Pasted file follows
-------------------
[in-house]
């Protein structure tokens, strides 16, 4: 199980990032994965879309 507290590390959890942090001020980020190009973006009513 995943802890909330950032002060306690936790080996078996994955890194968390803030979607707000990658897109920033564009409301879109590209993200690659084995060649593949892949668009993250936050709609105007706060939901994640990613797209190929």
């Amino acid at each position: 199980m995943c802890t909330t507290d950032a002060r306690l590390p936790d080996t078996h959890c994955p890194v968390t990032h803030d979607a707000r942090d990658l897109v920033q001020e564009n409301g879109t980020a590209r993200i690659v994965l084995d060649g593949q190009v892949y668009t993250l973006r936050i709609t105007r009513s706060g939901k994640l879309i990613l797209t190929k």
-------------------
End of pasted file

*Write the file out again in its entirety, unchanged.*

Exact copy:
[in-house]
């Protein structure tokens, strides 16, 4: 199980990032994965879309 507290590390959890942090001020980020190009973006009513 995943802890909330950032002060306690936790080996078996994955890194968390803030979607707000990658897109920033564009409301879109590209993200690659084995060649593949892949668009993250936050709609105007706060939901994640990613797209190929």
């Amino acid at each position: 199980m995943c802890t909330t507290d950032a002060r306690l590390p936790d080996t078996h959890c994955p890194v968390t990032h803030d979607a707000r942090d990658l897109v920033q001020e564009n409301g879109t980020a590209r993200i690659v994965l084995d060649g593949q190009v892949y668009t993250l973006r936050i709609t105007r009513s706060g939901k994640l879309i990613l797209t190929k």